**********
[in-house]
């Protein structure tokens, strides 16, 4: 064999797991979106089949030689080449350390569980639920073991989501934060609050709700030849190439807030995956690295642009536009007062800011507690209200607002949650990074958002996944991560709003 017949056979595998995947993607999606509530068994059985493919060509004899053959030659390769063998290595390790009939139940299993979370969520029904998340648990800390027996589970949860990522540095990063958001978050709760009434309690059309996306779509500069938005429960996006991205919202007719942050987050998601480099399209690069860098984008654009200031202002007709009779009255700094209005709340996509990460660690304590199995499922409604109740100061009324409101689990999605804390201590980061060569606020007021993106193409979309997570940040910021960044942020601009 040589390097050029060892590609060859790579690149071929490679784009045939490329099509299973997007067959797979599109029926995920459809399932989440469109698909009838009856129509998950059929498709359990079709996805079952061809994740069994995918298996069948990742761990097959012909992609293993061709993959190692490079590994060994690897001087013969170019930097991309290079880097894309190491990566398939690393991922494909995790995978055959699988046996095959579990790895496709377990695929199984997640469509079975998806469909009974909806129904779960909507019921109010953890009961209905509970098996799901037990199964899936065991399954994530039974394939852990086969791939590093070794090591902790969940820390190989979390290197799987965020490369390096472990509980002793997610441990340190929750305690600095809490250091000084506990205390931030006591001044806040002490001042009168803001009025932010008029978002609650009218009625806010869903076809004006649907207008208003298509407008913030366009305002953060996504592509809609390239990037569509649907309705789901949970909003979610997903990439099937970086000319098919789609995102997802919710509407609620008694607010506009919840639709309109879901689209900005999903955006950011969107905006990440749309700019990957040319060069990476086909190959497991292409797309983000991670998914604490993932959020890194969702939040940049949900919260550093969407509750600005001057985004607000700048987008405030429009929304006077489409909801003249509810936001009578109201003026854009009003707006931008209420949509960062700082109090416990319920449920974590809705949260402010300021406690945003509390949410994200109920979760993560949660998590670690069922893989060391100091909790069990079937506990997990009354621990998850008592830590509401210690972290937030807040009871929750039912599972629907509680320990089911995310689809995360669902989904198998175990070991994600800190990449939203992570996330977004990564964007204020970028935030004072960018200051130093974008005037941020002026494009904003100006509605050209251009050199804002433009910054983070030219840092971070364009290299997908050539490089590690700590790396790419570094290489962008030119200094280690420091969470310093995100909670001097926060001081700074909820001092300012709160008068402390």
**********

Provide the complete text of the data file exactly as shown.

[in-house]
């Protein structure tokens, strides 16, 4: 064999797991979106089949030689080449350390569980639920073991989501934060609050709700030849190439807030995956690295642009536009007062800011507690209200607002949650990074958002996944991560709003 017949056979595998995947993607999606509530068994059985493919060509004899053959030659390769063998290595390790009939139940299993979370969520029904998340648990800390027996589970949860990522540095990063958001978050709760009434309690059309996306779509500069938005429960996006991205919202007719942050987050998601480099399209690069860098984008654009200031202002007709009779009255700094209005709340996509990460660690304590199995499922409604109740100061009324409101689990999605804390201590980061060569606020007021993106193409979309997570940040910021960044942020601009 040589390097050029060892590609060859790579690149071929490679784009045939490329099509299973997007067959797979599109029926995920459809399932989440469109698909009838009856129509998950059929498709359990079709996805079952061809994740069994995918298996069948990742761990097959012909992609293993061709993959190692490079590994060994690897001087013969170019930097991309290079880097894309190491990566398939690393991922494909995790995978055959699988046996095959579990790895496709377990695929199984997640469509079975998806469909009974909806129904779960909507019921109010953890009961209905509970098996799901037990199964899936065991399954994530039974394939852990086969791939590093070794090591902790969940820390190989979390290197799987965020490369390096472990509980002793997610441990340190929750305690600095809490250091000084506990205390931030006591001044806040002490001042009168803001009025932010008029978002609650009218009625806010869903076809004006649907207008208003298509407008913030366009305002953060996504592509809609390239990037569509649907309705789901949970909003979610997903990439099937970086000319098919789609995102997802919710509407609620008694607010506009919840639709309109879901689209900005999903955006950011969107905006990440749309700019990957040319060069990476086909190959497991292409797309983000991670998914604490993932959020890194969702939040940049949900919260550093969407509750600005001057985004607000700048987008405030429009929304006077489409909801003249509810936001009578109201003026854009009003707006931008209420949509960062700082109090416990319920449920974590809705949260402010300021406690945003509390949410994200109920979760993560949660998590670690069922893989060391100091909790069990079937506990997990009354621990998850008592830590509401210690972290937030807040009871929750039912599972629907509680320990089911995310689809995360669902989904198998175990070991994600800190990449939203992570996330977004990564964007204020970028935030004072960018200051130093974008005037941020002026494009904003100006509605050209251009050199804002433009910054983070030219840092971070364009290299997908050539490089590690700590790396790419570094290489962008030119200094280690420091969470310093995100909670001097926060001081700074909820001092300012709160008068402390």